Words matter. I’ve written about phrases that make a difference to me, such as I’m sorry and you’re welcome. Imagine how my fancy was tickled when I stumbled across someone else’s interpretation of another meaningful phrase: well-deserved.
In a post earlier this week, Seth Godin, one of my favorite marketing gurus, wrote:
I love it.
Seth is right. Congratulations doesn’t distinguish luck from intent, happy accidents from hard work. On the other hand, well deserved (or well done or nice work) says to the recipient, “You’ve earned this, and I recognize that.”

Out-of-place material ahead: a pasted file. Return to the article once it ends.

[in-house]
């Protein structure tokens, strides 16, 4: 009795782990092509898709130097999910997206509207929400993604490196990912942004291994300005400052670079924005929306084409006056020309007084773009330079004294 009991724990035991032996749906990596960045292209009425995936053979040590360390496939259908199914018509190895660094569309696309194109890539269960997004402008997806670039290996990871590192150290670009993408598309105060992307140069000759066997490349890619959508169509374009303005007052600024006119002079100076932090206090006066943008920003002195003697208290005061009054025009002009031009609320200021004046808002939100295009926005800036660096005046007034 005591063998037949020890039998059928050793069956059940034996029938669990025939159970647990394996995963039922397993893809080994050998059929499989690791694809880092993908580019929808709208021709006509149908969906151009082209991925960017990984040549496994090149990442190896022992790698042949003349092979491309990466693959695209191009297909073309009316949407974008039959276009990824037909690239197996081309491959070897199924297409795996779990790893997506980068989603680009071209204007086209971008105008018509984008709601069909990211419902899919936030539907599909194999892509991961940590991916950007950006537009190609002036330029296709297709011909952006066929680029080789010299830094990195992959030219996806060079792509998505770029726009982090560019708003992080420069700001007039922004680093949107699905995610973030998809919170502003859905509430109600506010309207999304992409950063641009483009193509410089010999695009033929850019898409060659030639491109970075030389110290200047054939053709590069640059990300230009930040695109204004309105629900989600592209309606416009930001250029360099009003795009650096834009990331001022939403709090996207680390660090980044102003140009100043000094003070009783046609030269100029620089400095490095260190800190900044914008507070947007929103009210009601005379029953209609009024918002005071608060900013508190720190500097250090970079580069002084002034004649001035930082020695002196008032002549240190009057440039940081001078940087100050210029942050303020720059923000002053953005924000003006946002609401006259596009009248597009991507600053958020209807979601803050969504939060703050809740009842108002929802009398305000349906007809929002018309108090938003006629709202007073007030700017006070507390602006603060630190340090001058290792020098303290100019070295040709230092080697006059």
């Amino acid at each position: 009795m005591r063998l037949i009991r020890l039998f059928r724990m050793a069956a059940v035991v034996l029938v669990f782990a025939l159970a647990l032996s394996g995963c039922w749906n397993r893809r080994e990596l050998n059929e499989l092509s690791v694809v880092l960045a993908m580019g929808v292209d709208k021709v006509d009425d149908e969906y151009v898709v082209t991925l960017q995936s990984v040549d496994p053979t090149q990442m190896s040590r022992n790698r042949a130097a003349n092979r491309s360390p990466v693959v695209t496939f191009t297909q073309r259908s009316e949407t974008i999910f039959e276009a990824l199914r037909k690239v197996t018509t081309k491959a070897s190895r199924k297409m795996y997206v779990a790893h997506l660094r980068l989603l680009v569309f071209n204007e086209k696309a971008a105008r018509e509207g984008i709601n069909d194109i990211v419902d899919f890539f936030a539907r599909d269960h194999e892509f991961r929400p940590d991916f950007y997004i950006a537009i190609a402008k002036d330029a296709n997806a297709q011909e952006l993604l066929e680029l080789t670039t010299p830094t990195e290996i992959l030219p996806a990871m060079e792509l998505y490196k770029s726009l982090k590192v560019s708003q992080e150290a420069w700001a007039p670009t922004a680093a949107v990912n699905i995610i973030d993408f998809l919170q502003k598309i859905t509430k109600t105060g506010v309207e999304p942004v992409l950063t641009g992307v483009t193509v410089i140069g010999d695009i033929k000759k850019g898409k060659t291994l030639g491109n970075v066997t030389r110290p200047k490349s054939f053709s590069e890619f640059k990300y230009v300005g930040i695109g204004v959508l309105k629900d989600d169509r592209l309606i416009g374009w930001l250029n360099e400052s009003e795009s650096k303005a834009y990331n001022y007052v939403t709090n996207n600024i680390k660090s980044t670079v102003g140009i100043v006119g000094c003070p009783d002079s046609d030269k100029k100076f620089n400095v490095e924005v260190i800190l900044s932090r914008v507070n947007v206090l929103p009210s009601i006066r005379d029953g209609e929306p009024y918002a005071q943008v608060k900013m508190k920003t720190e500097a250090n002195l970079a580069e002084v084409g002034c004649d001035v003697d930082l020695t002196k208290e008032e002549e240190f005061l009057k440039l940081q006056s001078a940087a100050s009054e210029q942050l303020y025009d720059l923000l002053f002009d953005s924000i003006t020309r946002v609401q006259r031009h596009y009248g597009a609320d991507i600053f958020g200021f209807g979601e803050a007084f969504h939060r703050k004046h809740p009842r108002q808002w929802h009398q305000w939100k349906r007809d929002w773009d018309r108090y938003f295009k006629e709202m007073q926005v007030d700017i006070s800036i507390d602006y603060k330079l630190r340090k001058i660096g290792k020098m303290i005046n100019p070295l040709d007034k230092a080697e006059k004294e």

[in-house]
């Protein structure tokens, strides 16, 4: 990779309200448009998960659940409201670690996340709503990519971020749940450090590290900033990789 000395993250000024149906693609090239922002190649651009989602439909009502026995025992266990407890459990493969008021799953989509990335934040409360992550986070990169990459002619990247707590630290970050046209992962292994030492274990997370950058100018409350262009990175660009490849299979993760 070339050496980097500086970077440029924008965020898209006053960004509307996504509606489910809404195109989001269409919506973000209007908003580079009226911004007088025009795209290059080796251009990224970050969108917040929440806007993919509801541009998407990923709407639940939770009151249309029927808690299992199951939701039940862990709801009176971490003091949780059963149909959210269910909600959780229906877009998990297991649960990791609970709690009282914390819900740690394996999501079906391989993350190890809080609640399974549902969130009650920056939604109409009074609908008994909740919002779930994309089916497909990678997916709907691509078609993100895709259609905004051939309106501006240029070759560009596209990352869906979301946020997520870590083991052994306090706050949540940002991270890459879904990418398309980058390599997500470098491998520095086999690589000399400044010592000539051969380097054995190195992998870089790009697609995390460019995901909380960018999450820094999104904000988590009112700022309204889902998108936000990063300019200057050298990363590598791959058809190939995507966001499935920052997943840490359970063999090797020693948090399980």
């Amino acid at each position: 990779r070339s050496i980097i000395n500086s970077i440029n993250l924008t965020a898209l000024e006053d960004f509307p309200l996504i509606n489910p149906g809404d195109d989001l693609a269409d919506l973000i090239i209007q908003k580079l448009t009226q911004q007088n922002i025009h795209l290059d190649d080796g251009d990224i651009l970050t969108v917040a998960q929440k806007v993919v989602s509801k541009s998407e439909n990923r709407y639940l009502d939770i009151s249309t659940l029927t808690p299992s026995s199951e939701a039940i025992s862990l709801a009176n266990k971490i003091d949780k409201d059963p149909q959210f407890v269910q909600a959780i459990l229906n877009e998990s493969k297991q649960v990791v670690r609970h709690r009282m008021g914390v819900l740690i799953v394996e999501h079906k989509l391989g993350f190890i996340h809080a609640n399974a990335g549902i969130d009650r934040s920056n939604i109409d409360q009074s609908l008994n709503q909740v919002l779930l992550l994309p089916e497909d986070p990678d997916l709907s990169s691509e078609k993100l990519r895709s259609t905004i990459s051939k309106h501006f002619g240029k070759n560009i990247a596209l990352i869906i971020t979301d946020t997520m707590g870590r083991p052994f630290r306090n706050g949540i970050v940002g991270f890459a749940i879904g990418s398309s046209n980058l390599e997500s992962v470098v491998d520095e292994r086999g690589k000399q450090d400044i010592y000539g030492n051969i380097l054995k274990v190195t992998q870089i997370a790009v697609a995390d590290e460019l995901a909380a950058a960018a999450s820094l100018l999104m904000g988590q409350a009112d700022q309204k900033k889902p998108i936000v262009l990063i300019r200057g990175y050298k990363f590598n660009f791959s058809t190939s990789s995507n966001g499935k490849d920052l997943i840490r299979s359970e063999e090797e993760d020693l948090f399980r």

Of course, there’s nothing wrong with telling someone congratulations, nothing at all. If someone says it to me, I’ll take it with a thanks and a grin, and I’ll add it to my mental celebration compartment. I know I won’t stop saying it to others.
When I really want to note an accomplishment, though, from now on I’m going to reach for well deserved. There’s just so much more meaning packed into those deliberately chosen words. At least I think so.
Here’s the question: do you think anyone will notice? Or am I being too esoteric?